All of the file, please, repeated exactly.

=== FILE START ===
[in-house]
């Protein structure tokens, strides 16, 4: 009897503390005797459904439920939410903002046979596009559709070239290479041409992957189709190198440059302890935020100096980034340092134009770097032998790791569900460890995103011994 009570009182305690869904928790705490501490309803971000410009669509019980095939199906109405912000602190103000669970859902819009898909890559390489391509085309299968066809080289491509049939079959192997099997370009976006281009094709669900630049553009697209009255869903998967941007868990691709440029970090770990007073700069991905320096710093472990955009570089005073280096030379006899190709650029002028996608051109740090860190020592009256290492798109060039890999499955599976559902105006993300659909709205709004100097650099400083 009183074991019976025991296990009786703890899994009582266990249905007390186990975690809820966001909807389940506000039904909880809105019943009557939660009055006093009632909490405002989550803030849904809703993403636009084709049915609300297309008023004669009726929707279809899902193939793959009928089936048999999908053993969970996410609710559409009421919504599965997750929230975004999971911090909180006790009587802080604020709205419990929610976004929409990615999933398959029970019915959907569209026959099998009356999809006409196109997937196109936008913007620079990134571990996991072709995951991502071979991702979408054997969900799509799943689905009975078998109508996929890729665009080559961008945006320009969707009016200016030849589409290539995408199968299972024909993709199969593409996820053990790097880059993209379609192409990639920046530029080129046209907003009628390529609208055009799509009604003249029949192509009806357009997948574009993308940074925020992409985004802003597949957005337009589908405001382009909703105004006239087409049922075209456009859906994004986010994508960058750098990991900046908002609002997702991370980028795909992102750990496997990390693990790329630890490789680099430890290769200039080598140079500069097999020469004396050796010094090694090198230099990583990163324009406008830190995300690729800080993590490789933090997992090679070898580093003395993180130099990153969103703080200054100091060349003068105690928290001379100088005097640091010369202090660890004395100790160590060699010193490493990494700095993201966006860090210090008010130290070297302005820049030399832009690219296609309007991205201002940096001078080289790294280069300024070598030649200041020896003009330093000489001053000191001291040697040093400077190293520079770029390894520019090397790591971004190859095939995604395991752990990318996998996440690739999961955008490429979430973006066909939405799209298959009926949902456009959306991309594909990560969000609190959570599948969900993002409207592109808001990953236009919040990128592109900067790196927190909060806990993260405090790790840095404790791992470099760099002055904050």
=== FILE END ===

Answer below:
[in-house]
């Protein structure tokens, strides 16, 4: 009897503390005797459904439920939410903002046979596009559709070239290479041409992957189709190198440059302890935020100096980034340092134009770097032998790791569900460890995103011994 009570009182305690869904928790705490501490309803971000410009669509019980095939199906109405912000602190103000669970859902819009898909890559390489391509085309299968066809080289491509049939079959192997099997370009976006281009094709669900630049553009697209009255869903998967941007868990691709440029970090770990007073700069991905320096710093472990955009570089005073280096030379006899190709650029002028996608051109740090860190020592009256290492798109060039890999499955599976559902105006993300659909709205709004100097650099400083 009183074991019976025991296990009786703890899994009582266990249905007390186990975690809820966001909807389940506000039904909880809105019943009557939660009055006093009632909490405002989550803030849904809703993403636009084709049915609300297309008023004669009726929707279809899902193939793959009928089936048999999908053993969970996410609710559409009421919504599965997750929230975004999971911090909180006790009587802080604020709205419990929610976004929409990615999933398959029970019915959907569209026959099998009356999809006409196109997937196109936008913007620079990134571990996991072709995951991502071979991702979408054997969900799509799943689905009975078998109508996929890729665009080559961008945006320009969707009016200016030849589409290539995408199968299972024909993709199969593409996820053990790097880059993209379609192409990639920046530029080129046209907003009628390529609208055009799509009604003249029949192509009806357009997948574009993308940074925020992409985004802003597949957005337009589908405001382009909703105004006239087409049922075209456009859906994004986010994508960058750098990991900046908002609002997702991370980028795909992102750990496997990390693990790329630890490789680099430890290769200039080598140079500069097999020469004396050796010094090694090198230099990583990163324009406008830190995300690729800080993590490789933090997992090679070898580093003395993180130099990153969103703080200054100091060349003068105690928290001379100088005097640091010369202090660890004395100790160590060699010193490493990494700095993201966006860090210090008010130290070297302005820049030399832009690219296609309007991205201002940096001078080289790294280069300024070598030649200041020896003009330093000489001053000191001291040697040093400077190293520079770029390894520019090397790591971004190859095939995604395991752990990318996998996440690739999961955008490429979430973006066909939405799209298959009926949902456009959306991309594909990560969000609190959570599948969900993002409207592109808001990953236009919040990128592109900067790196927190909060806990993260405090790790840095404790791992470099760099002055904050």